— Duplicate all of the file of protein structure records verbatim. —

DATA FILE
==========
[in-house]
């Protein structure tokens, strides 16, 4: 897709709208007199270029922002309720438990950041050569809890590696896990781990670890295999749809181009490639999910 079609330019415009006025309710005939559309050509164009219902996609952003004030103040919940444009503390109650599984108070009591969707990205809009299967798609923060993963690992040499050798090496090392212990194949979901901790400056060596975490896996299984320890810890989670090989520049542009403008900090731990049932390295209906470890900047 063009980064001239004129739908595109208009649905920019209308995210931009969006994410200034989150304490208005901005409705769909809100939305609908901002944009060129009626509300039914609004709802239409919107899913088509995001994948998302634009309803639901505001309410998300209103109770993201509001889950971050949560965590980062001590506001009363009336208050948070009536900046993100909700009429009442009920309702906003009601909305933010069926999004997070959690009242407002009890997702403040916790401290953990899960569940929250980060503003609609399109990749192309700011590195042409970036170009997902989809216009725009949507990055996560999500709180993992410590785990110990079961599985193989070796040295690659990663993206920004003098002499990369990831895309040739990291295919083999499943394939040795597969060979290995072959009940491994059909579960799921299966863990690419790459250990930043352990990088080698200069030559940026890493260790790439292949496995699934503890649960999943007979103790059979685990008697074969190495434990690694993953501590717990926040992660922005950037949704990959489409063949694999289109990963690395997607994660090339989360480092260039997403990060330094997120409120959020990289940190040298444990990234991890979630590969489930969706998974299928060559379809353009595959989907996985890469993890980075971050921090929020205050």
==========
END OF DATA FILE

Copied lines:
[in-house]
């Protein structure tokens, strides 16, 4: 897709709208007199270029922002309720438990950041050569809890590696896990781990670890295999749809181009490639999910 079609330019415009006025309710005939559309050509164009219902996609952003004030103040919940444009503390109650599984108070009591969707990205809009299967798609923060993963690992040499050798090496090392212990194949979901901790400056060596975490896996299984320890810890989670090989520049542009403008900090731990049932390295209906470890900047 063009980064001239004129739908595109208009649905920019209308995210931009969006994410200034989150304490208005901005409705769909809100939305609908901002944009060129009626509300039914609004709802239409919107899913088509995001994948998302634009309803639901505001309410998300209103109770993201509001889950971050949560965590980062001590506001009363009336208050948070009536900046993100909700009429009442009920309702906003009601909305933010069926999004997070959690009242407002009890997702403040916790401290953990899960569940929250980060503003609609399109990749192309700011590195042409970036170009997902989809216009725009949507990055996560999500709180993992410590785990110990079961599985193989070796040295690659990663993206920004003098002499990369990831895309040739990291295919083999499943394939040795597969060979290995072959009940491994059909579960799921299966863990690419790459250990930043352990990088080698200069030559940026890493260790790439292949496995699934503890649960999943007979103790059979685990008697074969190495434990690694993953501590717990926040992660922005950037949704990959489409063949694999289109990963690395997607994660090339989360480092260039997403990060330094997120409120959020990289940190040298444990990234991890979630590969489930969706998974299928060559379809353009595959989907996985890469993890980075971050921090929020205050």